How to Strip Woodwork

There are three main ways of removing paint, varnish or other finishes from wood. Both sanding and heat stripping can be used for removing paint. Chemicals will remove French polish and varnish as well as oil-based paints. Do not use heat to remove paint if you want a natural wood finish, as it is easy to scorch the wood.


Flat surfaces are the easiest to sand as you can use an electric sander, but sanding can be both dusty and messy. If you are sanding mouldings use a pliable abrasive block or a sheet of sandpaper.

Chemical stripping

Professional decorators rarely use chemicals to strip wood as the process can be messy, expensive and lengthy. Chemicals can also alter the colour of the wood. For stripping paint and varnish, the proprietary paint or varnish stripper is painted on and then rubbed off using wire wool or scraped away with a shave hook or broad scraper. Keep your hands protected as the stripper is extremely powerful.

If you are removing French polish, use methylated spirits and fine to medium wire wool instead of paint stripper. Once the polish is removed, rub in a mixture (2 to 1) of boiled linseed oil and white spirit to restore the colour.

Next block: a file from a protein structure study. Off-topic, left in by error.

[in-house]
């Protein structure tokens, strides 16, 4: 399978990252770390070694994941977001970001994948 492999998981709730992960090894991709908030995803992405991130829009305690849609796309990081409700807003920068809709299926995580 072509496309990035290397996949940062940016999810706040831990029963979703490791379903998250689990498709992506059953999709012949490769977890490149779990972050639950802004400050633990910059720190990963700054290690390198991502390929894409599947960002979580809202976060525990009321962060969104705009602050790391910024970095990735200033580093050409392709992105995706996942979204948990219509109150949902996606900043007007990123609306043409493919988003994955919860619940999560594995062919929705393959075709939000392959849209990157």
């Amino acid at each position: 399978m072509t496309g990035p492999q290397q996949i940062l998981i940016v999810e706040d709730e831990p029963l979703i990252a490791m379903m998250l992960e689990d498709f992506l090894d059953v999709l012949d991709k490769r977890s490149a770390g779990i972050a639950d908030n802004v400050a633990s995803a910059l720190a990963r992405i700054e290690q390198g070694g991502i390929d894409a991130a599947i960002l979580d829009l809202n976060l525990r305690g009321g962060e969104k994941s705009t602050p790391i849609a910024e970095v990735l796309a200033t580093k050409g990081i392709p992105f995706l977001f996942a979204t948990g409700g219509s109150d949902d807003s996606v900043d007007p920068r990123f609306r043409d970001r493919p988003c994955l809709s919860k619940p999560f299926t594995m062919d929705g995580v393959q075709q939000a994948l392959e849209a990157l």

Heat stripping

If you want to heat strip it is preferable to use a hot-air stripper as there is less danger of fire than with a blow-torch. Even so, work slowly and carefully as it is easy to set bits of old paint on fire. Do not use hot air or a blow-torch near mirrors and use with care on window frames as the heat can crack the glass. Keep the heat source moving up and down constantly to soften the paint; at the same time scrape the paint off, using a scraper on flat areas and a shave hook on mouldings and difficult corners.

Filed Under: Home & Maintenance


About the Author: Jason Prickett loves to write about home maintenance and stuff you can do yourself instead of hiring any professional. His step by step guides will assist you in completing your home maintenance tasks.

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